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University of California-San Diego

Superfund Research Program

Research Translation Core: Extending the Reach of Exposure Science and Technology That Improves the Detection and Remediation of Hazardous Substances

Project Leader: Keith Pezzoli
Co-Investigator: Ilya Zaslavsky
Grant Number: P42ES010337
Funding Period: 2005-2022
View this project in the NIH Research Portfolio Online Reporting Tools (RePORT)

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Project Summary (2017-2022)

The UCSD Superfund Research Program (SRP) Center will investigate relationships linking obesity, nutrition, genetics, epigenetics and environmental toxicant exposure in the etiology and progression of liver disease, especially a non-alcoholic toxicant induced form of fatty liver disease called Toxicant-Associated Steatohepatitis (TASH). This focus is especially significant now given how cases of non-alcoholic fatty liver disease and hepatocellular carcinoma are dramatically increasing around the world, including in California and Mexico.

Hispanic and Native Americans are especially vulnerable to this disease given their genetic susceptibility compounded by the harsh reality that many Hispanic and Native Americans live in stressed places with high rates of obesity, poverty, poor nutrition, health disparities and exposure to toxicants, all of which constitute cumulative impacts that increase the risk of getting cancer, including TASH. UCSD's Center is pursuing an innovative approach to understanding fatty liver disease and cancer.

The Research Translation Core (RTC) will collaborate with all of the SRP Center project/core leaders to translate their scientific knowledge, data, models and technological innovations into forms useful for target audiences—including the EPA, ATSDR, CDC, Nonprofits, Biotech, County health providers, city planning organizations, Tribal Environmental Agencies, the NIEHS and other SRCs. The RTC has access to urban and rural sites in California (San Diego and Imperial Valley), including the Halaco Superfund site, and Mexico (Tijuana) where place-based interventions are underway to reduce cumulative risks and health disparities impacting Hispanic and Native American communities.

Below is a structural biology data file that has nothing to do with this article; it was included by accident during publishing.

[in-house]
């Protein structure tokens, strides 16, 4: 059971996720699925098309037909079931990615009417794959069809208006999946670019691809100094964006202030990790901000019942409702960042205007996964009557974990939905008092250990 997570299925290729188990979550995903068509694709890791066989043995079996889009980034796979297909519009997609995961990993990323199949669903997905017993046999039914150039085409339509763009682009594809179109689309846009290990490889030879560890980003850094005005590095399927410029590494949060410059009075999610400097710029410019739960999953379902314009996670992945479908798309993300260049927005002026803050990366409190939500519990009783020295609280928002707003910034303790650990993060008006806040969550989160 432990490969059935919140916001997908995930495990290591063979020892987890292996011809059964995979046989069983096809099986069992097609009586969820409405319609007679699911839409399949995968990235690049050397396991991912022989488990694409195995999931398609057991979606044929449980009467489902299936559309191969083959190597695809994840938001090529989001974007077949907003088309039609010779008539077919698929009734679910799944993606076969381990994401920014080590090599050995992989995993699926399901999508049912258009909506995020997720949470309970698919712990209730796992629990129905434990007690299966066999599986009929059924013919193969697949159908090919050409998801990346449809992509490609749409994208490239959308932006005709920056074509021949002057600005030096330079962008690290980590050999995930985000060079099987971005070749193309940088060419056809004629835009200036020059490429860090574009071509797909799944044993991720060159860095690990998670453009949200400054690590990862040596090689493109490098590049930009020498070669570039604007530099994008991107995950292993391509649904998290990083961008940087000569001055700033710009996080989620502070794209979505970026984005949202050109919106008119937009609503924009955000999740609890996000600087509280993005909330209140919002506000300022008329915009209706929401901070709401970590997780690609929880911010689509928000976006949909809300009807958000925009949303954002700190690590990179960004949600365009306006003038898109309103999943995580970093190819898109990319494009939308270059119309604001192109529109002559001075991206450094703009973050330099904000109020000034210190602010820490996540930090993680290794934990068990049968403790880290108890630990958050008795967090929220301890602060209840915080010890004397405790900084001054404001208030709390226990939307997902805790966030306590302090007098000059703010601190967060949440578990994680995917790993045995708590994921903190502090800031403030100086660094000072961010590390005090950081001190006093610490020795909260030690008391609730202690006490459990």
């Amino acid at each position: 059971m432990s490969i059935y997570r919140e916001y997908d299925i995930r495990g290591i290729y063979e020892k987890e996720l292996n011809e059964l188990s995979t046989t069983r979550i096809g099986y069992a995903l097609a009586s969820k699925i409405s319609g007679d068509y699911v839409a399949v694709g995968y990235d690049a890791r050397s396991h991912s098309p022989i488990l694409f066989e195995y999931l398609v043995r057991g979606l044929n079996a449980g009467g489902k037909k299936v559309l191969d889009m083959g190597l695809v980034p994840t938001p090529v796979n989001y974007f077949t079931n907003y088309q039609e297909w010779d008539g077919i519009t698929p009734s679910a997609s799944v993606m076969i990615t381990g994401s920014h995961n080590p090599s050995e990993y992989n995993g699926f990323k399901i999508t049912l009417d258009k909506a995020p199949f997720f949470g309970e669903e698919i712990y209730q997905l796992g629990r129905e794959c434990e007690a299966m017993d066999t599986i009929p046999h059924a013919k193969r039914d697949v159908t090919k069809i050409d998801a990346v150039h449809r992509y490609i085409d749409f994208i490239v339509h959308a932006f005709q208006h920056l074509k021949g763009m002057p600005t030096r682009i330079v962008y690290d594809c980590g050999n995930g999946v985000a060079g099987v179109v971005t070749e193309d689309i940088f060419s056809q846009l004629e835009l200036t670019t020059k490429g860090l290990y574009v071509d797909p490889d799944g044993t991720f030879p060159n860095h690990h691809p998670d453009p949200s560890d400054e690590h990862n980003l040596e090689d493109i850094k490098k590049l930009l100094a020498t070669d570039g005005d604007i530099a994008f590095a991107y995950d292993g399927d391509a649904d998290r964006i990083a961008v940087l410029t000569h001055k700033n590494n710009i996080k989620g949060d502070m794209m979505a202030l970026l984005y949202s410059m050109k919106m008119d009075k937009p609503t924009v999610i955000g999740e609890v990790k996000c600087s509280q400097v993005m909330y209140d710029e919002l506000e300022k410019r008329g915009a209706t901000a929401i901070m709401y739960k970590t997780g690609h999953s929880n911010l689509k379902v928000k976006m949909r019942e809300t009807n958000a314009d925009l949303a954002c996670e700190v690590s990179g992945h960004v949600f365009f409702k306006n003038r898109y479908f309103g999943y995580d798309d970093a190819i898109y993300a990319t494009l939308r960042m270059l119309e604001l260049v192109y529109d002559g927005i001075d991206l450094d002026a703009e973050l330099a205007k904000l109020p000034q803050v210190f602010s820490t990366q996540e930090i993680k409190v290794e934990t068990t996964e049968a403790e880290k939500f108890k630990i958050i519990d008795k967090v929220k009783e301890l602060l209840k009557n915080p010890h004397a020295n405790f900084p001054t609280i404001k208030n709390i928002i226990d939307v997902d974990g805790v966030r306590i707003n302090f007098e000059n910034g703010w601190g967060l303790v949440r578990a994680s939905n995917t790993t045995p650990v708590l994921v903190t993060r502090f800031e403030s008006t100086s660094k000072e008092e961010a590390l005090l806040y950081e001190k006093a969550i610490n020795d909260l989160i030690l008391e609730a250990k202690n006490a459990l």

The core's communication strategies, partnerships with government agencies, technology transfer and information dissemination to appropriate audiences will concentrate on toxicant induced liver disease from a perspective of prevention and intervention. The core researchers will identify and share new models of exposure (e.g., 3D printed liver tissue), methods of detection and diagnosis (e.g., Synthetically Evolved Receptors and Synthetically Evolved Biosensors), novel plant technologies (enhanced phytostabilization and bioremediation potential of plants and edible food safety) and new online cyberinfrastructure for data integration, visualization and mapping.

The RTC will facilitate joint publications among project/core leaders and extend the reach of their science communication through social media, webinars, press releases, symposia, science cafes, geographic information systems and bioinformatics. This multidisciplinary team research will promote knowledge and understanding of how cumulative risks (e.g., obesity, poor nutrition, and exposure to toxicants) impact human health; thereby helping pave the way for better detection and diagnosis, prevention and interventions that can slow the rate of increase in toxicant induced liver disease.

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